Available here.

Title: Selection of indicator contaminants of emerging concern when reusing reclaimed water for irrigation — A proposed methodology

Authors: Verlicchi P., Grillini V., Lacasa E., Archer E., Krzeminski P., Gomes A.I., Vilar V.J.P., Rodrigo M.A., Gäbler J., Schäfer L.

In: Science of the Total Environment

Publisher: Elsevier

Abstract: Organic and microbial contaminants of emerging concern (CECs), even though not yet regulated, are of great concern in reclaimed water reuse projects. Due to the large number of CECs and their different characteristics, it is useful to include only a limited number of them in monitoring programs. The selection of the most representative CECs is still a current and open question. This study presents a new methodology for this scope, in particular for the evaluation of the performance of a polishing treatment and the assessment of the risk for the environment and the irrigated crops. As to organic CECs, the methodology is based on four criteria (occurrence, persistence, bioaccumulation and toxicity) expressed in terms of surrogates (respectively, concentrations in the secondary effluent, removal achieved in conventional activated sludge systems, Log Kow and predicted-no-effect concentration). It consists of: (i) development of a dataset including the CECs found in the secondary effluent, together with the corresponding values of surrogates found in the literature or by in-field investigations; (ii) normalization step with the assignment of a score between 1 (low environmental impact) and 5 (high environmental impact) to the different criteria based on threshold values set according to the literature and experts’ judgement; (iii) CEC ranking according to their final score obtained as the sum of the specific scores; and (iv) selection of the representative CECs for the different needs. Regarding microbial CECs, the selection is based on their occurrence and their highest detection frequency in the secondary effluent and in the receiving water, the antibiotic consumption patterns, and recommendations by national and international organisations. The methodology was applied within the ongoing reuse project SERPIC resulting in a list of 30 indicator CECs, including amoxicillin, bisphenol A, ciprofloxacin, diclofenac, erythromycin, ibuprofen, iopromide, perfluorooctane sulfonate (PFOS), sulfamethoxazole, tetracycline, Escherichia coli, faecal coliform, 16S rRNA, sul1, and sul2.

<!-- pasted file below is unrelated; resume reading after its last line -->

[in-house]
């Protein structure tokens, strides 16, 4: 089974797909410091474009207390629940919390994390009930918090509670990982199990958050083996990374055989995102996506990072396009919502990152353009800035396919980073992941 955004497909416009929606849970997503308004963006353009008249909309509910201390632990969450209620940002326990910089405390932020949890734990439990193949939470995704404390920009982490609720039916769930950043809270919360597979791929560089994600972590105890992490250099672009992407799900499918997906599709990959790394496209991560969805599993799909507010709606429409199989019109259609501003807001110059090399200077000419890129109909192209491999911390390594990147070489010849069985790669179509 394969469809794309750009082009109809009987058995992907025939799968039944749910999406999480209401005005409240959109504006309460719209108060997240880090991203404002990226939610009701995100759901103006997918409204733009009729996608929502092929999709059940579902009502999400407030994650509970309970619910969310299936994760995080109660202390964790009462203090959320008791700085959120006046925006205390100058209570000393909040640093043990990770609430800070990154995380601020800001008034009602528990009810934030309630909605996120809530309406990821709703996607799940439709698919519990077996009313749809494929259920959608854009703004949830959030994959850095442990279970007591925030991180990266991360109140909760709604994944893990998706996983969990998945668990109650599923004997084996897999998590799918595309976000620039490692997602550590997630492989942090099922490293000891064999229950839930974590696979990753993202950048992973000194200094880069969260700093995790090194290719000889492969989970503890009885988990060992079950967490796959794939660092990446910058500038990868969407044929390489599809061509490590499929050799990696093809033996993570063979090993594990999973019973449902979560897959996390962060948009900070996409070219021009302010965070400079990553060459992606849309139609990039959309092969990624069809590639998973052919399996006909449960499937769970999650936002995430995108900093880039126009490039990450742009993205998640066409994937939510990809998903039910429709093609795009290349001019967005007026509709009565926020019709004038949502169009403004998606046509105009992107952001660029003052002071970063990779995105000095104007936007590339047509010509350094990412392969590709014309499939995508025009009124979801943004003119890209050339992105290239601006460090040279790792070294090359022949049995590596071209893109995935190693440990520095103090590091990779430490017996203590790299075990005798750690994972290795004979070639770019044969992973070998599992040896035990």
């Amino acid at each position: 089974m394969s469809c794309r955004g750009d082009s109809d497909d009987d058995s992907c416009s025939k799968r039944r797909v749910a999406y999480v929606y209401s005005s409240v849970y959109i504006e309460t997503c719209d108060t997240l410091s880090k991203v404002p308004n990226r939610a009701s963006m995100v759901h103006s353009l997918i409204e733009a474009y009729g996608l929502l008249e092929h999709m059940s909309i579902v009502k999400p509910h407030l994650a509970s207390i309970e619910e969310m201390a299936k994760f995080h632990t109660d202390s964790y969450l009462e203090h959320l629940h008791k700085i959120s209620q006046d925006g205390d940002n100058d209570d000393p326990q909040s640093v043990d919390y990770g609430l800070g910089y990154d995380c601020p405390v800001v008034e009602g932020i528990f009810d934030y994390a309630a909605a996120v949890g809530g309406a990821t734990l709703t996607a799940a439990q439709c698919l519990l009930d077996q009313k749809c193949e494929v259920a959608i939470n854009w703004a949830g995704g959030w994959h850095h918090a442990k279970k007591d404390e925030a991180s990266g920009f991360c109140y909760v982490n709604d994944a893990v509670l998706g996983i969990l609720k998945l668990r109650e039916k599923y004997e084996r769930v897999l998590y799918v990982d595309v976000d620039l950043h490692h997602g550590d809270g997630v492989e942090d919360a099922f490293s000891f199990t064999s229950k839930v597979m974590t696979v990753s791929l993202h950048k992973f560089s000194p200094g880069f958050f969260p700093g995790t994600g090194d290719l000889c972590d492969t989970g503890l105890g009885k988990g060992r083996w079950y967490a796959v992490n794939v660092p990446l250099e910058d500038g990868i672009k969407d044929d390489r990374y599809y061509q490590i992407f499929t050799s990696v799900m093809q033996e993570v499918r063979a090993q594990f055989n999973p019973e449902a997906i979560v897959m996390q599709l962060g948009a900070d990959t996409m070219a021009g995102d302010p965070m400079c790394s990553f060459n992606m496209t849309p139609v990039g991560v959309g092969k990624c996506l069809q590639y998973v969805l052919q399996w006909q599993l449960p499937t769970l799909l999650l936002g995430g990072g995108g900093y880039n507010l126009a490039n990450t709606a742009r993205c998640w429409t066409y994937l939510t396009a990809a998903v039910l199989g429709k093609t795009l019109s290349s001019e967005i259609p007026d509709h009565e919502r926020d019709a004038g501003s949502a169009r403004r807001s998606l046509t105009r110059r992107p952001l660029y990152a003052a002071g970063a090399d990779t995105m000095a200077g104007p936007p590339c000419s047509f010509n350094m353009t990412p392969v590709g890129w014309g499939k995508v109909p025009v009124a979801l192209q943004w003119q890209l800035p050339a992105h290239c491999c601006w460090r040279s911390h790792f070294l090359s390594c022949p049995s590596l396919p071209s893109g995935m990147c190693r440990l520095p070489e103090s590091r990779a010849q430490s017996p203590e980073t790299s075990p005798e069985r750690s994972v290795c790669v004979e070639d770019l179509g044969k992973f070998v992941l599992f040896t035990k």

Available here.

Title: Water treatment and reclamation by implementing electrochemical systems with constructed wetlands

Authors: Mosquera-Romero S., Ntagia E., Rousseau D.P.L., Esteve-Núñez A., and Prévoteau A.

In: Environmental Science and Ecotechnology

Publisher: Elsevier

Abstract: Seasonal or permanent water scarcity in off-grid communities can be alleviated by recycling water in decentralized wastewater treatment systems. Nature-based solutions, such as constructed wetlands (CWs), have become popular solutions for sanitation in remote locations. Although typical CWs can efficiently remove solids and organics to meet water reuse standards, polishing remains necessary for other parameters, such as pathogens, nutrients, and recalcitrant pollutants. Different CW designs and CWs coupled with electrochemical technologies have been proposed to improve treatment efficiency. Electrochemical systems (ECs) have been either implemented within the CW bed (ECin-CW) or as a stage in a sequential treatment (CW + EC). A large body of literature has focused on ECin-CW, and multiple scaled-up systems have recently been successfully implemented, primarily to remove recalcitrant organics. Conversely, only a few reports have explored the opportunity to polish CW effluents in a downstream electrochemical module for the electro-oxidation of micropollutants or electro-disinfection of pathogens to meet more stringent water reuse standards. This paper aims to critically review the opportunities, challenges, and future research directions of the different couplings of CW with EC as a decentralized technology for water treatment and recovery.